Well of course. Forget the massive FIFA PR machine, with its legions of flacks, gofers and baristas.
If there's news to disseminate, Sepp Blatter will simply grab the old iPhone and Tweet away.
So here's the latest from Zurich:
"The ExCo decided to launch a consultation process among main stakeholders for Qatar 2022 dates. No decision will be taken before 2014WC."
If you're keeping score at home, that's Platini 1-0 Blatter.
(Yes, I know; there's not a snowball's chance in Hell that Sepp actually Tweeted that himself. Work with me here.)
And as they say on cheezy TV infomercials: "But wait! There's more!"
"The ExCo gave me the mandate to report on the outcome of today´s meeting to the new Emir of Qatar."
So apparently the Emir doesn't have internet access?
"FIFA cannot interfere with the labour rights of any country, but we cannot ignore them"
Way to stand up; we're not going to ask you to stop working Sri Lankan welders to death, but we're going to make sure we count the bodies.
FIFA will have a media conference shortly, but the takeaway here is that FIFA intends to defer any kind of formal decision on the dates for 2022 for at least a year.
Gives us time to reflect on the words of Sepp Blatter in October of 2012:
"The basic conditions – not just for Qatar, but for all the candidates – were the same. It means that the Fifa World Cup is played in June and July. That's the basic condition. It is my duty, my responsibility and my right to defend Fifa's principles. One of these principles was: June, July."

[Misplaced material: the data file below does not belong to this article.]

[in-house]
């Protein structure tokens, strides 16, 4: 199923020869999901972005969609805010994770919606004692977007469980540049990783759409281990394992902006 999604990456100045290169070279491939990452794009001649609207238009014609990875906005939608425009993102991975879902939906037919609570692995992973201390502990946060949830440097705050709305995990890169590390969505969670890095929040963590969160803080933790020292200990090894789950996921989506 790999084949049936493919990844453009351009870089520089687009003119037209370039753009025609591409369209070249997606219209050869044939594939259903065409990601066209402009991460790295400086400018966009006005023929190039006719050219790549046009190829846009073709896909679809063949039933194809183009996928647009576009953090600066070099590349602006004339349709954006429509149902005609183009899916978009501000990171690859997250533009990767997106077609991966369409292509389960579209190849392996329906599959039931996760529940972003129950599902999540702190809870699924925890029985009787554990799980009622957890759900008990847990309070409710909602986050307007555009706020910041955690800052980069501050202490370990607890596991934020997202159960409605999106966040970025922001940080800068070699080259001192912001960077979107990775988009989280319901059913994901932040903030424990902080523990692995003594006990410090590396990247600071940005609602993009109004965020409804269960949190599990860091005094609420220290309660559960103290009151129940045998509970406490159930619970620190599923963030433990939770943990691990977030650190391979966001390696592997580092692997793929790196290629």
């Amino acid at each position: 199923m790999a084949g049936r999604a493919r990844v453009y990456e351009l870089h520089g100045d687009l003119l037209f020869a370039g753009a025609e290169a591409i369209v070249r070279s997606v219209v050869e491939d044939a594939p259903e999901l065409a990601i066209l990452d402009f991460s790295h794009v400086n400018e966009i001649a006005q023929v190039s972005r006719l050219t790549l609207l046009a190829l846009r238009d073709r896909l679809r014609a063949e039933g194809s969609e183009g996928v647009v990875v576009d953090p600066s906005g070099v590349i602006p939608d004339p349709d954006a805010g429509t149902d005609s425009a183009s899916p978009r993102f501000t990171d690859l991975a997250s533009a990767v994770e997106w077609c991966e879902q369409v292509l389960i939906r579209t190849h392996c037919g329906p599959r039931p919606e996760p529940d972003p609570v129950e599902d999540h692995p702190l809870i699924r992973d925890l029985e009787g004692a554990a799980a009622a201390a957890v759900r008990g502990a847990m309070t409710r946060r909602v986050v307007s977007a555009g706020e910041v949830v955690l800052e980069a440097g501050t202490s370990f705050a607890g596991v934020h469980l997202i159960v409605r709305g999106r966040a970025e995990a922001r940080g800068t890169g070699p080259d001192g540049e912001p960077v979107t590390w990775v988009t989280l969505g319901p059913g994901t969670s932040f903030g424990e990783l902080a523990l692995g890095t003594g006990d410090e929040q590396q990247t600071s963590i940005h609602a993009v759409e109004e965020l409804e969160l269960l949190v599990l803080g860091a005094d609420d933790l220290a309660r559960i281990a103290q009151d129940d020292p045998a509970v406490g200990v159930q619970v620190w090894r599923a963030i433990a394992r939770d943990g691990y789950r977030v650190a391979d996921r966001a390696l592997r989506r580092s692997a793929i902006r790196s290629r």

Fast forward 11 months and here's the same guy:
"Playing the World Cup in the heat of Qatar's summer was simply not a responsible thing to do."
So a year from now, who knows what his position will be.
For their part, Al Jazeera reports that Qatar "promises labor reform before 2022".
I don't know about you, but I certainly feel better.
I do have one question though:
If playing soccer in Qatar in the Summer, or even being a fan and tourist then, is dangerous to your health, doesn't it follow that being a common laborer at a Qatari construction site for ten or 12 hours a day is equally if not more dangerous?
We're indebted to longtime BigSoccer maven Smithsoccer for this link to a fascinating ESPN article which uncovers the fact that, apparently, the prime construction management firm firm involved in the 2022 projects is American, based in Colorade.
Now we don't know precisely what their role is here; maybe they're the guys in the construction trailers drinking bad coffee out of styrofoam cups and arguing with the subs about the price of the supplemental contracts, maybe not, but one thing is pretty clear:
The last thing their VP for Communication expected this week was to have media types calling him up and asking what the company position on slavery is.
All in a day's work I guess.